# We can work on INFERENTIAL STATISTICS FOR DECISION MAKING

Discuss, elaborate, and reflect on the following from chapter 10. I have listed the important topics and some of them are questions.
Give examples and elaborate on the applications of the topic. After reading your textbook, I want you to have a good understanding of the fundamentals of each chapter and show it to me. Please donât copy & paste from your textbook or some other online source. In other words, donât plagiarize. You can read online material if it helps to understand the material, but you have to write your own sentences.

1. Describe the following terms: treatments, experimental group, and control group. Give examples and applications.
2. How do you create a paired-sample experiment? Discuss in detail and give examples.
3. What does âPowerâ mean in an experiment?
4. What factors impact the power of an experiment?
5. The Smiths and McDonalds blame each other for Michael and Jane falling in love. On a test of propensity to fall in love, the mean of 6 members of the Smith family was 54 and the mean of 10 members of the McDonald family was 64. When a statistician compared the families’ scores with a t test, to determine if one family was more at fault, a t value of 2.13 was obtained. As a statistician if you adopt an Î± level of .05 (two-tailed test), what should be your conclusion?

Sample Solution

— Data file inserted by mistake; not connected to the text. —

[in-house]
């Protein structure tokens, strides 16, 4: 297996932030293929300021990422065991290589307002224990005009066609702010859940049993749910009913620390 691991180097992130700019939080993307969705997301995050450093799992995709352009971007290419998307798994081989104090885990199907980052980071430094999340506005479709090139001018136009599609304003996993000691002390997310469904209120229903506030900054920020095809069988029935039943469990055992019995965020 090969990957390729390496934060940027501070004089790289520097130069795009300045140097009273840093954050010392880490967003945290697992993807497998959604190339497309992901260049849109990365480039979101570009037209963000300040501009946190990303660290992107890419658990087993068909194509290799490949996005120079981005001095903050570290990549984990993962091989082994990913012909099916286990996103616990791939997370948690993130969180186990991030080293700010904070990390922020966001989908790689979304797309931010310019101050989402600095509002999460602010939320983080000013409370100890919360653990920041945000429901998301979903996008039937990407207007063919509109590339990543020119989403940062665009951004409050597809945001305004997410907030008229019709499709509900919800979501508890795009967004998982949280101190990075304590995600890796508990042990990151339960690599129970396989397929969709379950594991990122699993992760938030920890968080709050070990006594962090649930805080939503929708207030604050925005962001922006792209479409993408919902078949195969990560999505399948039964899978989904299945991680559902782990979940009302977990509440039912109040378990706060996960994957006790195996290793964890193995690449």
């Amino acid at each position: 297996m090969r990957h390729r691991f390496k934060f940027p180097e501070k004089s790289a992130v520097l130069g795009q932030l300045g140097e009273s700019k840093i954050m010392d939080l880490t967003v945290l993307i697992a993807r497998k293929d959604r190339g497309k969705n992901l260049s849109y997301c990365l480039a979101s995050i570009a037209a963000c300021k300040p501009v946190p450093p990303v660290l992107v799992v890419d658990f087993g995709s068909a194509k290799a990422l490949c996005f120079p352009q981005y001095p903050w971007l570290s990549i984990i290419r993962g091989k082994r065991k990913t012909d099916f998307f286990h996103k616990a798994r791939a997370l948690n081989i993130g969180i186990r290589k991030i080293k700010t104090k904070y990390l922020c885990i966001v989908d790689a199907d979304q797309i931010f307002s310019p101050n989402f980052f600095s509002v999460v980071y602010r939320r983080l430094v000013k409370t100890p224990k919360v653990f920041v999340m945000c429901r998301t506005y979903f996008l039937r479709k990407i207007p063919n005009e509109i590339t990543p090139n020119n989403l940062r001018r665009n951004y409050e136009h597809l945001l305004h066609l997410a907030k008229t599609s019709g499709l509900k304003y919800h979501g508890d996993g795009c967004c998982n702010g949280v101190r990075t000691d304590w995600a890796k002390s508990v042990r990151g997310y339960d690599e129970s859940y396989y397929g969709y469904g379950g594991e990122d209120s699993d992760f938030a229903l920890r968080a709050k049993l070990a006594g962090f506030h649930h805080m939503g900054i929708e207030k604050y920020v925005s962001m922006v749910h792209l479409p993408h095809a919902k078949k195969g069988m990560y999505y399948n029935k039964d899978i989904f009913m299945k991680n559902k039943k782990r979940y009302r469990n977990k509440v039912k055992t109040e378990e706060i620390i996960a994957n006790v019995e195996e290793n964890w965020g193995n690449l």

leads to the question of combatant qualification mentioned later in the essay. This is corroborated by the bombing of Nagasaki and Hiroshima, ending the Second World War, where millions were intently killed, just to secure the aim of war. However, sometimes civilians are accidentally killed through wars to achieve their goal of peace and security. This is supported by Vittola, who implies proportionality again to justify action: âcare must be taken where evil doesnât outweigh the possible benefits (Begby et al (2006b), Page 325).â This is further supported by Frowe who explains it is lawful to unintentionally kill, whenever the combatant has full knowledge of his actions and seeks to complete his aim, but it would come at a cost. However, this does not hide the fact the unintended still killed innocent people, showing immorality in their actions. Thus, it depends again on proportionality as Thomson argues (Frowe (2011), Page 141). This leads to question of what qualifies to be a combatant, and whether it is lawful to kill each other as combatants. Combatants are people who are involved directly or indirectly with the war and it is lawful to kill âto shelter the innocent from harmâ¦punish evildoers (Begby et al (2006b), Page 290).However, as mentioned above civilian cannot be harmed, showing combatants as the only legitimate targets, another condition of jus in bello, as âwe may not use the sword against those who have not harmed us (Begby et al (2006b), Page 314).â In addition, Frowe suggested combatants must be identified as combatants, to avoid the presence of guerrilla warfare which can end up in a higher death count, for example, the Vietnam War. Moreover, he argued they must be part of the army, bear arms and apply to the rules of jus in bello. (Frowe (2011), Page 101-3). This suggests Frowe seeks a fair, just war between two participants avoiding non-combatant deaths, but wouldnât this lead to higher death rate for combatants, as both sides have relatively equal chance to win since both use similar tactics? Nevertheless, arguably Frowe will argue that combatant can lawfully kill each other, showing this is just, which is also supported by Vittola, who states: âit is lawful to draw the sword and use it against malefactors (Begby et al (2006b), Page 309).â In addition, Vittola expresses the extent of military tactics used, but never reaches a conclusion whether itâs lawful or not to proceed these actions, as he constantly found a middle ground, where it can be lawful to do such things but never always (Begby et al (2006b), Page 326-31). This is supported by Frowe, who measures the legitimate tactics according to proportionality and military necessity. It depends on the magnitude of how much damage done to one another, in order to judge the actions after >

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